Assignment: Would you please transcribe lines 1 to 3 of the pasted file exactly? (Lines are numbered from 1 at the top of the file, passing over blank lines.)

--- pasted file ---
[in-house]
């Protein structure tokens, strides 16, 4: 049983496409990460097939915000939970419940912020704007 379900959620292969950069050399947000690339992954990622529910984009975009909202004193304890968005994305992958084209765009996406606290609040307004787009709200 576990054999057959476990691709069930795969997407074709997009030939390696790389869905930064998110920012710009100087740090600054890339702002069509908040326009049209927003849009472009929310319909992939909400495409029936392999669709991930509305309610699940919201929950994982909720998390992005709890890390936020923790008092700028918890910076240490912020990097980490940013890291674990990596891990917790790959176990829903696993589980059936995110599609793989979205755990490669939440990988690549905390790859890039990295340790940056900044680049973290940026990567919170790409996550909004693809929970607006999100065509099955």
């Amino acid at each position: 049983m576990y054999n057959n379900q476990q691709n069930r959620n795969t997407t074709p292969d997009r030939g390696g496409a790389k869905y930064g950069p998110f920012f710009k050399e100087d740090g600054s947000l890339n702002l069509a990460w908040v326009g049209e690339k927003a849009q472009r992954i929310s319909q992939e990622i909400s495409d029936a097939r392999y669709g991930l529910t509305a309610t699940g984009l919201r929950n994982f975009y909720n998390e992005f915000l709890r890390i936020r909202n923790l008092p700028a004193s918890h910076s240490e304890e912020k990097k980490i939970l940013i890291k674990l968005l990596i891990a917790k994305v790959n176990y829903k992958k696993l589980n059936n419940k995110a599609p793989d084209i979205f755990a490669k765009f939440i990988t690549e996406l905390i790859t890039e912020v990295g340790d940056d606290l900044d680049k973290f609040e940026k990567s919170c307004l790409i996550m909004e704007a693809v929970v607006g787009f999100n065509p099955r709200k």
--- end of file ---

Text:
[in-house]
């Protein structure tokens, strides 16, 4: 049983496409990460097939915000939970419940912020704007 379900959620292969950069050399947000690339992954990622529910984009975009909202004193304890968005994305992958084209765009996406606290609040307004787009709200 576990054999057959476990691709069930795969997407074709997009030939390696790389869905930064998110920012710009100087740090600054890339702002069509908040326009049209927003849009472009929310319909992939909400495409029936392999669709991930509305309610699940919201929950994982909720998390992005709890890390936020923790008092700028918890910076240490912020990097980490940013890291674990990596891990917790790959176990829903696993589980059936995110599609793989979205755990490669939440990988690549905390790859890039990295340790940056900044680049973290940026990567919170790409996550909004693809929970607006999100065509099955």
């Amino acid at each position: 049983m576990y054999n057959n379900q476990q691709n069930r959620n795969t997407t074709p292969d997009r030939g390696g496409a790389k869905y930064g950069p998110f920012f710009k050399e100087d740090g600054s947000l890339n702002l069509a990460w908040v326009g049209e690339k927003a849009q472009r992954i929310s319909q992939e990622i909400s495409d029936a097939r392999y669709g991930l529910t509305a309610t699940g984009l919201r929950n994982f975009y909720n998390e992005f915000l709890r890390i936020r909202n923790l008092p700028a004193s918890h910076s240490e304890e912020k990097k980490i939970l940013i890291k674990l968005l990596i891990a917790k994305v790959n176990y829903k992958k696993l589980n059936n419940k995110a599609p793989d084209i979205f755990a490669k765009f939440i990988t690549e996406l905390i790859t890039e912020v990295g340790d940056d606290l900044d680049k973290f609040e940026k990567s919170c307004l790409i996550m909004e704007a693809v929970v607006g787009f999100n065509p099955r709200k």